Tag Archives: evangelization

Significant remarks from the Evangelization Synod: the Good News ensured by small groups of survivors

Olivier Michel Marie SchmitthaeuslerThe Cambodian Catholic experience is not something that rolls off our lips at cocktail parties or lunch dates in the USA. But the Asian perspective is needed: how does the Good News get rooted. Notice his points at the end of the post. The rather young bishop, The Most Reverend Olivier Michel Marie Schmitthaeusler, MEP, 42, vicar apostolic of Phnom Penh, Cambodia since 2010 told the Pope and the Synod:

The Khmer Rouge genocide killed bishops, priests, religious persons and the majority of Christians. For twenty years now, we are living a new time of the Acts of the Apostles with a first announcement of the Good News ensured by the small group of survivors, supported by the massive arrival of missionaries. Today we have about 200 adult baptisms each year… The small Church of Cambodia is in some ways a laboratory for evangelization in a Buddhist world, fully entered into a process of secularization driven by globalization a bit like the Asian dragons. The Ad Extra Mission is intimately tied to the Ad Intra Mission. Ad Extra and Ad Intra are mutually enriched by stimulating each other with the same and unique Mission of Evangelization!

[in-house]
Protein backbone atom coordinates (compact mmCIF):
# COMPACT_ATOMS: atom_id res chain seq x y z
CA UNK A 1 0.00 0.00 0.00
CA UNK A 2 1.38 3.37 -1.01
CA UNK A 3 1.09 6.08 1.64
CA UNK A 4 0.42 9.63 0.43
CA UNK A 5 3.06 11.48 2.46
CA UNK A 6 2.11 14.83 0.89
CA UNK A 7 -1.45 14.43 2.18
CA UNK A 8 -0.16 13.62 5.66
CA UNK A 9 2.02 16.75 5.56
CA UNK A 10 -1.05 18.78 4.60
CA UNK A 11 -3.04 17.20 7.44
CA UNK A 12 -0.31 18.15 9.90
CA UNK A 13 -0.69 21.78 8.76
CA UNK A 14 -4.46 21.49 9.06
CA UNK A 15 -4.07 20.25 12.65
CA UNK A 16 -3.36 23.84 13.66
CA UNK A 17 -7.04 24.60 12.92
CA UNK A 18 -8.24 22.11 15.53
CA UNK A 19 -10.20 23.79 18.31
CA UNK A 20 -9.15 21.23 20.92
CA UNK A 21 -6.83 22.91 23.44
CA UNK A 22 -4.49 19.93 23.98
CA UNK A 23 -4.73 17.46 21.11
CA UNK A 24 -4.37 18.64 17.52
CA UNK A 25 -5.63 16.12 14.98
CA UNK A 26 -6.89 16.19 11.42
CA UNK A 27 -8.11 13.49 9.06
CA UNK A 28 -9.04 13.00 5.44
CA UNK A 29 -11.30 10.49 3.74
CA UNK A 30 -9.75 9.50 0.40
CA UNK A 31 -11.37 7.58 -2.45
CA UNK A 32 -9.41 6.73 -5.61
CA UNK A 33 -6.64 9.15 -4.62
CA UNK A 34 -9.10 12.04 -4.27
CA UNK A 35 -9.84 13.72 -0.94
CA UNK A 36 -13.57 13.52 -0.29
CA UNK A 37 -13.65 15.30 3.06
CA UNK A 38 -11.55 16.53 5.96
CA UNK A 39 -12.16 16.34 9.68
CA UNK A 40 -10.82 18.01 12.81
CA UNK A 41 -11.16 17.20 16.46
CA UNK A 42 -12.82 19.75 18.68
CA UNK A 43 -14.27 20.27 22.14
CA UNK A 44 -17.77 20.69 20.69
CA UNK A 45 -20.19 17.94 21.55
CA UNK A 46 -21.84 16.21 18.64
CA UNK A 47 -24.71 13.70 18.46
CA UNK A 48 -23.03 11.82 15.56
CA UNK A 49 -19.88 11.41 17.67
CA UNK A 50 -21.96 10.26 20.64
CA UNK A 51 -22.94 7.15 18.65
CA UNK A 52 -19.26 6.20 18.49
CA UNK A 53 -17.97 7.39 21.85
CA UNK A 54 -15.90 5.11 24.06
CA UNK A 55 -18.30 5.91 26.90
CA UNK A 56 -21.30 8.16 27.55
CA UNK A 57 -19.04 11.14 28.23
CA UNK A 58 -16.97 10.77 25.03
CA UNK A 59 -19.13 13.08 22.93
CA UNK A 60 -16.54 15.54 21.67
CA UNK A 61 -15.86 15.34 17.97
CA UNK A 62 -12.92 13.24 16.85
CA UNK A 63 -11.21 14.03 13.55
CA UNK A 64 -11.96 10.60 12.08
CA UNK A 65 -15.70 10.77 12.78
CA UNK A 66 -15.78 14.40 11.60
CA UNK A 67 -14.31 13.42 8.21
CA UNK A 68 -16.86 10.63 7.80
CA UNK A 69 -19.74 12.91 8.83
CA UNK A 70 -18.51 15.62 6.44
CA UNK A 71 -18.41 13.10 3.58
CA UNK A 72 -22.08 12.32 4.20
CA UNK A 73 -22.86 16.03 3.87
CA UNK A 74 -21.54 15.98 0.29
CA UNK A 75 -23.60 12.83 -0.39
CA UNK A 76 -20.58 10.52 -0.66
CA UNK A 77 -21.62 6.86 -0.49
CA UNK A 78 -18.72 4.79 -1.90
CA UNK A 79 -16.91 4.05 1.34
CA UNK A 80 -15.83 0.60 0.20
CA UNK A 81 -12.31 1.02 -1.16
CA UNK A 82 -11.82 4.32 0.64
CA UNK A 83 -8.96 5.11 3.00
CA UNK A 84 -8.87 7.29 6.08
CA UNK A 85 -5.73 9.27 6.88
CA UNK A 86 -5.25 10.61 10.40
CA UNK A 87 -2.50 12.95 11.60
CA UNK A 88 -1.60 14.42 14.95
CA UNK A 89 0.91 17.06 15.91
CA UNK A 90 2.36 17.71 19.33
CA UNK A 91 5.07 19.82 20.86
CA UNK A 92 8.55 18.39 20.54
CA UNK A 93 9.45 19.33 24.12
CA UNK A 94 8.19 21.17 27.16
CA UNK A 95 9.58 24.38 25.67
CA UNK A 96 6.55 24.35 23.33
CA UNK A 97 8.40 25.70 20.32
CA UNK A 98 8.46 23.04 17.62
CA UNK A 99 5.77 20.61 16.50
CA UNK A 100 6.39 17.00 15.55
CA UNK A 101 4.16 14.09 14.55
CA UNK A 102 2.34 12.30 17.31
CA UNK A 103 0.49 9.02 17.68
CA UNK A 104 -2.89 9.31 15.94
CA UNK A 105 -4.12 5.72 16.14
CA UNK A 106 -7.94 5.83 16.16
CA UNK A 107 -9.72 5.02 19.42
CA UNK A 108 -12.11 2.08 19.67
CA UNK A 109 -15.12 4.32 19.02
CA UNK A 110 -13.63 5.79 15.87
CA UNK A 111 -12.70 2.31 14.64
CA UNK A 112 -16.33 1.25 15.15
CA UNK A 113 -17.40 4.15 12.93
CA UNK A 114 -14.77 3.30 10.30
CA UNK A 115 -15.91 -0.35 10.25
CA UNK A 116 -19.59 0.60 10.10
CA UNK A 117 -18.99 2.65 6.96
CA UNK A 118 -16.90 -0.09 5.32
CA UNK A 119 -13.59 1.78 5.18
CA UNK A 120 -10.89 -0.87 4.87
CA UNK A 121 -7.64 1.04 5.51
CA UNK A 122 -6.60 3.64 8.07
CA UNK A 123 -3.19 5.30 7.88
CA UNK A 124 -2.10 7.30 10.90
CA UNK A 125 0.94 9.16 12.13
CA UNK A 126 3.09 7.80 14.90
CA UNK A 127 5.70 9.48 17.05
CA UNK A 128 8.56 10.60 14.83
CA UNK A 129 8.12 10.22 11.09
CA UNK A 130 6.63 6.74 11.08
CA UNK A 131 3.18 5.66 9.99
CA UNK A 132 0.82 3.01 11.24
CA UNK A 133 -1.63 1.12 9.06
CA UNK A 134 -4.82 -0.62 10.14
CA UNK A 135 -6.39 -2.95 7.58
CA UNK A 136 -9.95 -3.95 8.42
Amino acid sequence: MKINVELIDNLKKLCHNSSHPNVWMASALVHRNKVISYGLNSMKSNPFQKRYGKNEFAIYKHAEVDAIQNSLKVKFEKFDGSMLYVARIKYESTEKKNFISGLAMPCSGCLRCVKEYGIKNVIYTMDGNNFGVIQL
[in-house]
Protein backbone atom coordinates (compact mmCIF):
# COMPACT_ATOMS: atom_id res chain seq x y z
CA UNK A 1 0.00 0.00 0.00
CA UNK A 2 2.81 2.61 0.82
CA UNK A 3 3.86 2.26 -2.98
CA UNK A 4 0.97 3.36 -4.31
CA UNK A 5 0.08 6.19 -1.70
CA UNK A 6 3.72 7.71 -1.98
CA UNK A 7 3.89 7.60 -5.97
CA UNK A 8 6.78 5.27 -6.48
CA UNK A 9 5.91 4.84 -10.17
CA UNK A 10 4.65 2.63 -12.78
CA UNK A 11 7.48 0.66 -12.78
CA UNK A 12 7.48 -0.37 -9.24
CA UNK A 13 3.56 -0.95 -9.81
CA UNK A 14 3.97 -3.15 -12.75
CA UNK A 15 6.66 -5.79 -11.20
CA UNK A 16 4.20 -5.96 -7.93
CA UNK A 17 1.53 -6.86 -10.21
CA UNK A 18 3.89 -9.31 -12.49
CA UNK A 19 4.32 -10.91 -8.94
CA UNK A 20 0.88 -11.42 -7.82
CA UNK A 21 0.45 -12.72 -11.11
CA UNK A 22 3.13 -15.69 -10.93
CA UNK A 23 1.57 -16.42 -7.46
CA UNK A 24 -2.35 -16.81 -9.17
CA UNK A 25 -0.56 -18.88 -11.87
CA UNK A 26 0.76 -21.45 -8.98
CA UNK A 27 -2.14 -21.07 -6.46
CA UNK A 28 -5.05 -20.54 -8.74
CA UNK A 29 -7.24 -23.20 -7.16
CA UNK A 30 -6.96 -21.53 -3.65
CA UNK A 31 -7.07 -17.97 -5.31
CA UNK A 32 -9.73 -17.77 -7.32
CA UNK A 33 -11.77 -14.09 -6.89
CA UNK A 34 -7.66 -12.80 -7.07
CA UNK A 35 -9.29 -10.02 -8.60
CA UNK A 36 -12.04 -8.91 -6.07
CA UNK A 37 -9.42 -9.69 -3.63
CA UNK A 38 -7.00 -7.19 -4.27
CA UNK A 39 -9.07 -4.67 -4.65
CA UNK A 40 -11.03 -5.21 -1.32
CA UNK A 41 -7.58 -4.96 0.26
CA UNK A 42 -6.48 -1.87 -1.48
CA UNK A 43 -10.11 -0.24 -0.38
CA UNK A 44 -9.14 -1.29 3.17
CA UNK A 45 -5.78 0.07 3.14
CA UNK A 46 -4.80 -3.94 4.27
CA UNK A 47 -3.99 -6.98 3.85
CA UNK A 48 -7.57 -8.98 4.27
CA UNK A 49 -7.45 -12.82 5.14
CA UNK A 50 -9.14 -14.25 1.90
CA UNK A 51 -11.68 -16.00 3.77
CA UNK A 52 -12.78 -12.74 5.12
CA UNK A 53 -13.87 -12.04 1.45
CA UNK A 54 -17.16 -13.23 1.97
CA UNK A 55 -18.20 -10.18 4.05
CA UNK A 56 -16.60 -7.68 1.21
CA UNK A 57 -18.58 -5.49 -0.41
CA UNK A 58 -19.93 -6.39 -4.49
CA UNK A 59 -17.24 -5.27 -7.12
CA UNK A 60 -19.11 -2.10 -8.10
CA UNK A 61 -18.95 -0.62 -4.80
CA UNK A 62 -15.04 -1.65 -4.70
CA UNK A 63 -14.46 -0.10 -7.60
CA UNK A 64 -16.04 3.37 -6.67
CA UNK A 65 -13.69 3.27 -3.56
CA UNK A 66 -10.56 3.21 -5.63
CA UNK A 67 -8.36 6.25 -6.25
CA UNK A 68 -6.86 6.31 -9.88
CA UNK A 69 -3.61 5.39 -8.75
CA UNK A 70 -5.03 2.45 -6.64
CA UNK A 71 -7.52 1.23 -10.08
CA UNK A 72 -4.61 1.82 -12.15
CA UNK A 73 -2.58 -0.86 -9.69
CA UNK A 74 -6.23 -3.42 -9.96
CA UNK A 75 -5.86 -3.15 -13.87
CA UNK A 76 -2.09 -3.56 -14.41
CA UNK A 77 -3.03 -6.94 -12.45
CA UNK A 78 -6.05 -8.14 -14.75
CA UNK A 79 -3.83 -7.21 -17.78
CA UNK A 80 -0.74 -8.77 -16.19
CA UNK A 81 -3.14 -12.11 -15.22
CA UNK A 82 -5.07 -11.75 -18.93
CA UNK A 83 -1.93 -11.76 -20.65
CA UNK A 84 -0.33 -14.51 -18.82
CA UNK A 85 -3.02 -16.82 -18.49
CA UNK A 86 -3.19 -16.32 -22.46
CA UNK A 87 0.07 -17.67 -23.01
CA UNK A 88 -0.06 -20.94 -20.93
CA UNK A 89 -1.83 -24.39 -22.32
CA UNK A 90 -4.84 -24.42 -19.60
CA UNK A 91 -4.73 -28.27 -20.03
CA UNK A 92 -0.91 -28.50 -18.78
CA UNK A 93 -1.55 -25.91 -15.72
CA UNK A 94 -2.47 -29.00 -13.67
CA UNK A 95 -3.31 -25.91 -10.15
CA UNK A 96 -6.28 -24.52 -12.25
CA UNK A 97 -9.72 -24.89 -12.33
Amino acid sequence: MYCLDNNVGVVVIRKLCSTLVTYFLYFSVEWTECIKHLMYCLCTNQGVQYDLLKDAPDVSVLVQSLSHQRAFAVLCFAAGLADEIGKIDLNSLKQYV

Some meaningful points for a first proclamation of Jesus Christ and which may be extended also to a reflection about new evangelization. Two fundamentals: 1. The true encounter with Jesus Christ opens the heart to charity and to the experience of forgiveness to lead to the discovery of the gift of life. 2. The laity are apostles in this world (Apostolicam actuositatem).

How can the Church be the sacrament of Christ in the world for a new evangelization in actions and in truth? 1. A Church that touches the heart. 2. A simple Church. 3. A welcoming Church. 4. A Church in prayer. 5. A joyful Church.

Significant remarks from the Evangelization Synod: faith’s different reality in Northern Europe

Berislav Grgic.jpgAt the Synod of Bishops men and women from all parts of the world gathered in Rome in October to speak on matters pertaining to evangelization. We in the USA, need perspective: the lower Europe and North America is not the only place where the Christian faith is incarnated. The bishop of Tromso since 2009,